Brazilian authorities should reform laws that have been used to impose disproportionate punishments on military police officers who speak out publicly to advocate reform or voice complaints, Human Rights Watch said recently.
“A country with close to 60,000 killings a year urgently needs to consider new approaches to public security,” said Maria Laura Canineu, Brazil director at Human Rights Watch.
“Those who fight crime every day on the streets have an invaluable perspective on security policy and police reform; and should be able to express their views without fear of being punished arbitrarily.”
Brazil’s 436,000 military police officers patrol the country’s streets, a purely civilian task, but are subject to military law because they are technically considered to be auxiliary forces of the Army. Brazil’s military criminal code and various state disciplinary codes include broad restrictions on the officers’ free speech rights.
Police officers who transgress these limits can end up in prison under the military criminal code. Police commanders also have wide discretion to impose harsh penalties under the disciplinary codes.
Under article 166 of the military criminal code, criticizing a superior officer or a government decision are crimes punishable with up to a year in prison. Inciting “indiscipline” is punishable with up to four years under article 155.
State disciplinary codes that govern the conduct of military police officers, both on duty and off duty, and of retired military police officers contain similar infractions, punishable with up to 30 days in detention and expulsion from the force.
These offenses are so broadly framed that they allow for harsh punishment out of all proportion to the severity of the offense, and in some cases this is precisely what happens.
International human rights law allows countries considerable – though limited – discretion to limit the free expression rights of security force personnel. It does not, however, allow authorities to impose punishments that are disproportionate to the severity of any offense.
Darlan Abrantes, a military police officer in the state of Ceará, was sentenced to two years in prison in July 2016 after he self-published a book saying that the police force should be demilitarized. The sentence was suspended, but he had already been expelled from the force in 2014 in connection with the matter, destroying his career.
Police officers also told Human Rights Watch that they had been subject to arbitrary punishments in retaliation for speaking out in ways that angered superiors, without access to any effective remedy.
Brazilian authorities should reform laws to ensure that any punishments meted out to military police officers who transgress legal restrictions on their right to free expression are proportionate to the severity of any offense, Human Rights Watch said. They should ensure that all officers have access to an effective and impartial appeals process.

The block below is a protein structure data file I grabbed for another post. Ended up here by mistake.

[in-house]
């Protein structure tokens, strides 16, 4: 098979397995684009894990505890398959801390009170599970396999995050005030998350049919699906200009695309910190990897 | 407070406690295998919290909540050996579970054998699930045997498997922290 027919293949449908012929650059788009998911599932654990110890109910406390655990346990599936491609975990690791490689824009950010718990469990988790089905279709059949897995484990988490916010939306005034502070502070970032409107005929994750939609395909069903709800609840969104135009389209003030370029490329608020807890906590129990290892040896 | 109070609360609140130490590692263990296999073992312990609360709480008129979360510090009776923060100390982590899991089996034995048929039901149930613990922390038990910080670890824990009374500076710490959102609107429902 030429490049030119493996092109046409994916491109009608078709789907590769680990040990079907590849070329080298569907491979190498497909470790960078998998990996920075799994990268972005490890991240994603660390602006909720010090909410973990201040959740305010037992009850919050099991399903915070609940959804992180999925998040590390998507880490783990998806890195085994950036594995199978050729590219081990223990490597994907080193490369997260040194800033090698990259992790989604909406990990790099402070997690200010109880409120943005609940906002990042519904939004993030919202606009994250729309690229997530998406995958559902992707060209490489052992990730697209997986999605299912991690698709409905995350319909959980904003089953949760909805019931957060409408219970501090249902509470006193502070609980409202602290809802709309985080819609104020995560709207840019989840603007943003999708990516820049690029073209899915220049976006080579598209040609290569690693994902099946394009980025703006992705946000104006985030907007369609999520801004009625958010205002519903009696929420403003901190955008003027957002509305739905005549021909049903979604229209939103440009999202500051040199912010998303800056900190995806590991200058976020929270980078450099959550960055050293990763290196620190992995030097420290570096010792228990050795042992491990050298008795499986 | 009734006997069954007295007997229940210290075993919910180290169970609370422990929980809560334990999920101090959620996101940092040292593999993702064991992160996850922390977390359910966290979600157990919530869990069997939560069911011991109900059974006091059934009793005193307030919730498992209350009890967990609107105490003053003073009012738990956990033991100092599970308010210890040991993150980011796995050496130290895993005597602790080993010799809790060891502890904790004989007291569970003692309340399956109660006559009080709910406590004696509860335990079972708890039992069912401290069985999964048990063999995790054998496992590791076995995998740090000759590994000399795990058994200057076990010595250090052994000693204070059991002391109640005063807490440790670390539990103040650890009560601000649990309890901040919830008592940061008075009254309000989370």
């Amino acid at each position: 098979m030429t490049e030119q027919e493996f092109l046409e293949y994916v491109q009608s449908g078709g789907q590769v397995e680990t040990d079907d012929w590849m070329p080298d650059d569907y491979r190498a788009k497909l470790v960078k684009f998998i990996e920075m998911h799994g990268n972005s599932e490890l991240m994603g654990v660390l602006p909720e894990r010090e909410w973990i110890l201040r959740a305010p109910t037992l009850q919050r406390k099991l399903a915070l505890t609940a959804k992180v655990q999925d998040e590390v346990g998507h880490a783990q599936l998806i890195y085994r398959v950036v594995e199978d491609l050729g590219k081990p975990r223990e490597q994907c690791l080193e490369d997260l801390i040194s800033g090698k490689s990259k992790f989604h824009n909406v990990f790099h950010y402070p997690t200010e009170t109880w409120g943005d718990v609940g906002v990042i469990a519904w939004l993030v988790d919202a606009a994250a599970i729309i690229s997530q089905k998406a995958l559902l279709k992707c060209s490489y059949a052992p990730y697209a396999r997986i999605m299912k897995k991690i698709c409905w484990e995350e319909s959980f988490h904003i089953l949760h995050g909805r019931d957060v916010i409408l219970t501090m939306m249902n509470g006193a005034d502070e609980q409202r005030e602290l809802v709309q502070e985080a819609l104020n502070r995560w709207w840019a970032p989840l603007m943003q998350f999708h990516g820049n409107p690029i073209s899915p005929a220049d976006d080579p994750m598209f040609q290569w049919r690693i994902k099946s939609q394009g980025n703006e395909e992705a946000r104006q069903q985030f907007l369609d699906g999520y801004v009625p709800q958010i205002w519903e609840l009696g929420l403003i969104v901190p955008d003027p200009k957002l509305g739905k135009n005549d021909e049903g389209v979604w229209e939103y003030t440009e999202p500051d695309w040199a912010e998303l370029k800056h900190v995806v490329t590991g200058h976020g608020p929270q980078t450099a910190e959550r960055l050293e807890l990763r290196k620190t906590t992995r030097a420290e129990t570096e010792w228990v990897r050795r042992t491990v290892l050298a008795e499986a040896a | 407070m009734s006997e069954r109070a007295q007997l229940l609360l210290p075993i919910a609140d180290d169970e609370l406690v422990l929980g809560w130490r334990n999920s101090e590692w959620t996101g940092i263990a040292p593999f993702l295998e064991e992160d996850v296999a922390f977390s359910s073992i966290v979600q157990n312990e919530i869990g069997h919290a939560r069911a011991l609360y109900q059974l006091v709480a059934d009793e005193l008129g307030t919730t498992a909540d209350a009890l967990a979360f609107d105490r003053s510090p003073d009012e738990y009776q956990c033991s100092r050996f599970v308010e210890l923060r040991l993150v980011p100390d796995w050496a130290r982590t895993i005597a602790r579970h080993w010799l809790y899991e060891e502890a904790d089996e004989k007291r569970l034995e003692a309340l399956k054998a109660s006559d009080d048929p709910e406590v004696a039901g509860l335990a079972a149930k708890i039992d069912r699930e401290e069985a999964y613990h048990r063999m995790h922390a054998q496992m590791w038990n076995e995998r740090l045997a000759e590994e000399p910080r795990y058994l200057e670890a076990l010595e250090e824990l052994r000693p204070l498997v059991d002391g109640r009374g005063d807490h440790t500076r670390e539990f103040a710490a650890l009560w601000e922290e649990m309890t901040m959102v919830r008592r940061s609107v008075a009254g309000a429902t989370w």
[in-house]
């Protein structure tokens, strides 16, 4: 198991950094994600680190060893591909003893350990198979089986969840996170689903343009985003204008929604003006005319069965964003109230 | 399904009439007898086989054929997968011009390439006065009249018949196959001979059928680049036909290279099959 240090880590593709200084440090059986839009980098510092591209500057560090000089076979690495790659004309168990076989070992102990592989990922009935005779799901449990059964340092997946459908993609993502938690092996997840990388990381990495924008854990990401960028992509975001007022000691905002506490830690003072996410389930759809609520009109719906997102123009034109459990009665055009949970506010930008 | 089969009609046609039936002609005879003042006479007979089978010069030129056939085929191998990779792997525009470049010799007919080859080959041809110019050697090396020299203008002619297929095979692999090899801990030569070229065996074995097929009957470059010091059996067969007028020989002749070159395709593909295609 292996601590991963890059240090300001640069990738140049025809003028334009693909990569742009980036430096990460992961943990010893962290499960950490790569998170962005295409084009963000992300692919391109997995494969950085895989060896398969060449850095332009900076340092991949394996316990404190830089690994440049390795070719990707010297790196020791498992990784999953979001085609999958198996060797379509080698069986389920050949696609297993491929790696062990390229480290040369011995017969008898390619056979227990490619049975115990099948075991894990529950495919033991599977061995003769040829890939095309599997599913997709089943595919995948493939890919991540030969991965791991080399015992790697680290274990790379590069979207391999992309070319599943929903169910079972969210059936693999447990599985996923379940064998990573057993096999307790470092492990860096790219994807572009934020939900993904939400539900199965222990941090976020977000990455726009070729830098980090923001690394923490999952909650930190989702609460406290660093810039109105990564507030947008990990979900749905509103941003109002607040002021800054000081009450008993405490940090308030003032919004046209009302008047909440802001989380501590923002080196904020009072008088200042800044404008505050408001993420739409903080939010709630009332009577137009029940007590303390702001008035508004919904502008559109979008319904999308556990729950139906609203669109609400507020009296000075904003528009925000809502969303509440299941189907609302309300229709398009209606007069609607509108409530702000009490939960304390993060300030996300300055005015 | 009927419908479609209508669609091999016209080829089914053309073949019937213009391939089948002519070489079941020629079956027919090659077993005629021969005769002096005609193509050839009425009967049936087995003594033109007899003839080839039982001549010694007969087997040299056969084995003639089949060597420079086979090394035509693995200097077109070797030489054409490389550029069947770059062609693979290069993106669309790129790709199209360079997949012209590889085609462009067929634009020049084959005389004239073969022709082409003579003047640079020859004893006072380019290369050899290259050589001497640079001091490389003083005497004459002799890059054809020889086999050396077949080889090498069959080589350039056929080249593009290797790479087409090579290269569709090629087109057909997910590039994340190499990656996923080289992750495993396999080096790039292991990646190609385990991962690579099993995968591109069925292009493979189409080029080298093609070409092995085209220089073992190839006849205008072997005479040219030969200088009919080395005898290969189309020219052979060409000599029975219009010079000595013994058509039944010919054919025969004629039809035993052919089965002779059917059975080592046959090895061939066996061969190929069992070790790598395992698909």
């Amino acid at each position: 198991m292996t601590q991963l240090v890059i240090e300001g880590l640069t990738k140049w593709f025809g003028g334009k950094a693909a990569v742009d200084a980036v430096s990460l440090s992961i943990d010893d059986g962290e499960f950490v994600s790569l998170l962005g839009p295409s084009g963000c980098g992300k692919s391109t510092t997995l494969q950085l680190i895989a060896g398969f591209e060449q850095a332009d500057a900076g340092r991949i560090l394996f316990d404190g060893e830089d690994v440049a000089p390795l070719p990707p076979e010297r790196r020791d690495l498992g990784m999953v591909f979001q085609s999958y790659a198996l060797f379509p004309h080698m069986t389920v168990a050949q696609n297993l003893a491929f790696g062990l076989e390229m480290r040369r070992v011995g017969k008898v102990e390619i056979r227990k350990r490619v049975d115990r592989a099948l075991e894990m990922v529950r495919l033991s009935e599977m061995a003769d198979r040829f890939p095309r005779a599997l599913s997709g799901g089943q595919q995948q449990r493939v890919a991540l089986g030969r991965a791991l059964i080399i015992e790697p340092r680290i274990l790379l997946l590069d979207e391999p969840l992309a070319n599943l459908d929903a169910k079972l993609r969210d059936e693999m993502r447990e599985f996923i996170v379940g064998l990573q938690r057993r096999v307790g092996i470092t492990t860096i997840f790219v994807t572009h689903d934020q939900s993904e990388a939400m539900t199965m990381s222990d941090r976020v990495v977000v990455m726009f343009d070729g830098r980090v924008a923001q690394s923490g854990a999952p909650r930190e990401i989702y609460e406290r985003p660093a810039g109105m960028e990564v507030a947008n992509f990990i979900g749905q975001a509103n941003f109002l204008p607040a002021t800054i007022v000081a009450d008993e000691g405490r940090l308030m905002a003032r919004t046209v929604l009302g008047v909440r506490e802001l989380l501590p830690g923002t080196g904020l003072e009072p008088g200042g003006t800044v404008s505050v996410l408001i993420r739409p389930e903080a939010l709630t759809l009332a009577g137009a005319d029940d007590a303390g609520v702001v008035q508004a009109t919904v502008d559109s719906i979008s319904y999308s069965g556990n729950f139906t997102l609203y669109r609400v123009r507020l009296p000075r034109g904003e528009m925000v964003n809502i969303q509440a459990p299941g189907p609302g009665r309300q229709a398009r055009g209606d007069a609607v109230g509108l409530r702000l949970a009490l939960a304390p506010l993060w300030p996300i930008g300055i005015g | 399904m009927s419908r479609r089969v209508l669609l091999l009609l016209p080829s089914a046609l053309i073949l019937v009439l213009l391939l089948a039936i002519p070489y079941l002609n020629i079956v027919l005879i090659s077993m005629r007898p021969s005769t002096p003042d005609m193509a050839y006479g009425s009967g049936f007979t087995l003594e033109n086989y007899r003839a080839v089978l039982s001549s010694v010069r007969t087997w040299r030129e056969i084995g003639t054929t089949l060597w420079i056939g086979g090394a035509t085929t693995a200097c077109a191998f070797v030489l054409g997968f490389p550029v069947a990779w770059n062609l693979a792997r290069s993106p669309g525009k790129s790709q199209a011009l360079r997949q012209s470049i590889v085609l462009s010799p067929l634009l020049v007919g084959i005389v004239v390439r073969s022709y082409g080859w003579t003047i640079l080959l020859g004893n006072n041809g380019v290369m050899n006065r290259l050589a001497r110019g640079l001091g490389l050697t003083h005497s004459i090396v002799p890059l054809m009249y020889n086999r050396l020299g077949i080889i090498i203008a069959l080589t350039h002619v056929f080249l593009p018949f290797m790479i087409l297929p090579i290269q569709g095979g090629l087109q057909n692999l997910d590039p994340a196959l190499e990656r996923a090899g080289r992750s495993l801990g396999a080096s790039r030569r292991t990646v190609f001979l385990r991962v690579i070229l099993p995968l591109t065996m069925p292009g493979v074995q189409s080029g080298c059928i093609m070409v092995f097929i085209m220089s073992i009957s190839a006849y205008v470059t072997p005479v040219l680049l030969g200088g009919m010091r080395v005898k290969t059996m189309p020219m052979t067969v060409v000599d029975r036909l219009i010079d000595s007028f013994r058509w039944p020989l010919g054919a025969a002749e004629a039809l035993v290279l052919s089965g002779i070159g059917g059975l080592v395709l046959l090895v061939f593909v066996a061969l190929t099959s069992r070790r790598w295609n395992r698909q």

The authorities should also consider whether it is necessary and appropriate for police officers to be subject to the limits on free expression imposed under the military criminal code and state disciplinary codes, or whether a less restrictive legal framework is called for under international and regional human rights law.
Several reform efforts are under way that could achieve that purpose, and result in more accountable and effective policing. They include bills in Congress to delink the military police from the army and to abolish administrative detention, as well as proposals at the state level to reform disciplinary codes.
The unreasonably harsh punishments handed down to some police officers have a dramatic chilling effect on other members of the force, who often refrain from expressing opinions or suggestions about law enforcement reform for fear of reprisals, said Human Rights Watch.
“Officers can be imprisoned and their careers destroyed for expressing opinions about police reform that their commanders don’t like,” said Canineu. “These penalties are out of all proportion to whatever interest the government has in limiting their ability to speak out.”
Darlan Abrantes, a military police officer in the state of Ceará, self-published Militarism – An Archaic Security System, in 2008, printing 300 copies. In the book, Abrantes asserts that Brazil has a “medieval” police system in which low-ranking police officers “are not allowed to think for themselves.”
They are supposed to simply follow orders and if they criticize militarism they are detained, he wrote. Abrantes contends that transforming the military police into a civil police force would make it more efficient in fighting crime and would bring it closer to the population.
The Ceará state command expelled Abrantes from the force in 2014, under article 24 of the state’s disciplinary statute, concluding that the book contained “serious offenses” and that, in publishing it, Abrantes had demonstrated “absolute lack of discipline and insubordination.” At that time, his police record was “excellent,” Abrantes told Human Rights Watch.
A military court – made up of four high-ranking officers and a judge – sentenced Abrantes, in July 2016, to two years in prison, under article 155 of the military criminal code, for “inciting to disobedience, indiscipline or the practice of a military crime.” The prosecutor accused Abrantes of handing out his book in the police academy, which he denies.